Most of have a jar or a dish that we drop our coins into at the end of the day. As it begins to fill, our desire grows to convert that change into bills. In the past you used to have to count out and roll up all of your coins and bring them to the bank. It was a little tedious and when it was all over your hands were filthy.
Now all that hassle is in the past. With the arrival of coin counting machines, all of that headache has been reduced to another one of those “When I was your age…” stories that we tell to our children.
At a growing number of supermarkets and bank locations, coin counting machines are popping up. You walk up with a bucket of change, pour it in, after a few seconds the machine totals up your coins and gives you a ticket that you can cash in. The only trouble with this convenient set up is the fees. Some coin machines can charge as much as 9% for this service. I won’t stand for that and neither should you.
As I have discussed in the past, with a little effort you can have the ease of coin counting machines without the loss of a service charge. I discovered that my local credit union, of which I am a member offers such a service free of charge.
A few days ago I carried in my tupperware container full of coins, notice the enticing number of quarters in the picture. I had deduced that I had crossed the $50 mark, thus making the trip worth it. I walked up to one of the two machines in my bank , lifted the lid and poured them in. The number on the screen began to climb, $20.17, $33.12, $37.89, I watched as more and more of my coins slipped through the grating. It cracked forty buck, then forty-five.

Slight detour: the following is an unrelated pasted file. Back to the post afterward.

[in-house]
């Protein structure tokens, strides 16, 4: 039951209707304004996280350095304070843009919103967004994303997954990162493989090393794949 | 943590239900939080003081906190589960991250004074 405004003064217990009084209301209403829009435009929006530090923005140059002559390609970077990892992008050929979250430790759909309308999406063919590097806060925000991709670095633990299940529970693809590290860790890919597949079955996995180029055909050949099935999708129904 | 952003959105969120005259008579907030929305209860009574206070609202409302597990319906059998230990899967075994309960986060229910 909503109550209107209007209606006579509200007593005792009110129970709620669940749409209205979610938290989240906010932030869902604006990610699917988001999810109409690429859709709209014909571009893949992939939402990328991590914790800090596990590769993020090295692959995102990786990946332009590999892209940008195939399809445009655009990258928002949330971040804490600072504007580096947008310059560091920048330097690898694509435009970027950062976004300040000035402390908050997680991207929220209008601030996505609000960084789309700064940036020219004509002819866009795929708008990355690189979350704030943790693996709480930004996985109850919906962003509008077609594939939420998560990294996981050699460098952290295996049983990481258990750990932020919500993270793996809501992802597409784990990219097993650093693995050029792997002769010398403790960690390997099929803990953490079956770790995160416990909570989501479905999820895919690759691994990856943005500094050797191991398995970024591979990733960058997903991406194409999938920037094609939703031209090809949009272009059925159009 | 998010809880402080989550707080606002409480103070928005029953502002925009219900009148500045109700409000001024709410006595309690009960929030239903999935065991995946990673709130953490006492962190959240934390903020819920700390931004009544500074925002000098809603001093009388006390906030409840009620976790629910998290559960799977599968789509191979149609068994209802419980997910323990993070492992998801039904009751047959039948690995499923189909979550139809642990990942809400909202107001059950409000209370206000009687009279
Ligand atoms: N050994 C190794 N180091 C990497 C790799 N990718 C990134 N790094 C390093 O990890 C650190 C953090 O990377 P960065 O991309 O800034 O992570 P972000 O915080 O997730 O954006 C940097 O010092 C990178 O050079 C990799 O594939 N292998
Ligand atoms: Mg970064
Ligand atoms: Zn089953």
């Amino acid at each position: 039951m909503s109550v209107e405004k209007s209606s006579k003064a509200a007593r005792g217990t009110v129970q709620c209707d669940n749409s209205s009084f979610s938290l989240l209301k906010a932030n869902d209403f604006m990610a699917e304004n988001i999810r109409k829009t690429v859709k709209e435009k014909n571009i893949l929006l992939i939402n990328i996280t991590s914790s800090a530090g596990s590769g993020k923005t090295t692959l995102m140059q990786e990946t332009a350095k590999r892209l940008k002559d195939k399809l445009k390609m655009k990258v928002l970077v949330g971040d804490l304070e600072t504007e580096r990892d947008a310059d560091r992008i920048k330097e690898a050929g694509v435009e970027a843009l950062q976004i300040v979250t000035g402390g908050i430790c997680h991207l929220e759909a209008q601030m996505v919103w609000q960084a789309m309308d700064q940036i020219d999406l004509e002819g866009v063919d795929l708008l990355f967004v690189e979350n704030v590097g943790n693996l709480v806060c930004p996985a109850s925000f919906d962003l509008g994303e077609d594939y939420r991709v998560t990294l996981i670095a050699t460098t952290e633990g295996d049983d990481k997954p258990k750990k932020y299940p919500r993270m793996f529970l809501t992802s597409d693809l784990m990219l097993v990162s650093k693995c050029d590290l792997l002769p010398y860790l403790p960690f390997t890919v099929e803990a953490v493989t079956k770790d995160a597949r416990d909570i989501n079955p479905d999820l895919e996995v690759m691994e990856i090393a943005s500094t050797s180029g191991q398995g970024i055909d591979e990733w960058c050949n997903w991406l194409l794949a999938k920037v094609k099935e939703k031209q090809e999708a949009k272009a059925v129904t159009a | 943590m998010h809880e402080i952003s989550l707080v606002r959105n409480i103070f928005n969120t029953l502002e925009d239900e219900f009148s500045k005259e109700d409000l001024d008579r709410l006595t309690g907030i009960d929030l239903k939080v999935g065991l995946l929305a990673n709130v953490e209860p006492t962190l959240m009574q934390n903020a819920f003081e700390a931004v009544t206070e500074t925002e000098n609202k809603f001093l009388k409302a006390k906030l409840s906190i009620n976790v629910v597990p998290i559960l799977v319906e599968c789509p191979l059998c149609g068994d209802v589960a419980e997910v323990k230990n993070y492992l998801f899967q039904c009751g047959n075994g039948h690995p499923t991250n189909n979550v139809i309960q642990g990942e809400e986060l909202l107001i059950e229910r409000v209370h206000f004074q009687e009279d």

I grew concerned when I noticed that all the coins were gone, until I realized that the machine was still counting. When the final number was tallied I had cashed in $51.55 worth of coins. I just made it. The machine printed my slip, I took 30 bucks in cash and put the rest in my checking account.
By finding a FREE machine instead of one that charges a 9% fee I saved myself almost five dollars. That’s enough for a nice lunch.
I would encourage you to call your bank and see if they offer such a service for free the next time you decide to cash in all of your coins. I’m small time compared to some people out there. I saw a guy at the bank dumping a water jug full of coins. How much is that? Two hundred dollars? Maybe three. If that was you would you want to give up 30 buck away in fees? Of course not.
Call your bank or credit union and if they can help you here is a site that might do the trick. It allows you to search by state and caps the fee at 5%. A little tip to help you keep more of those coins in your pocket. Coins that you will take home and put in a jar or a bank and one day turn into cash.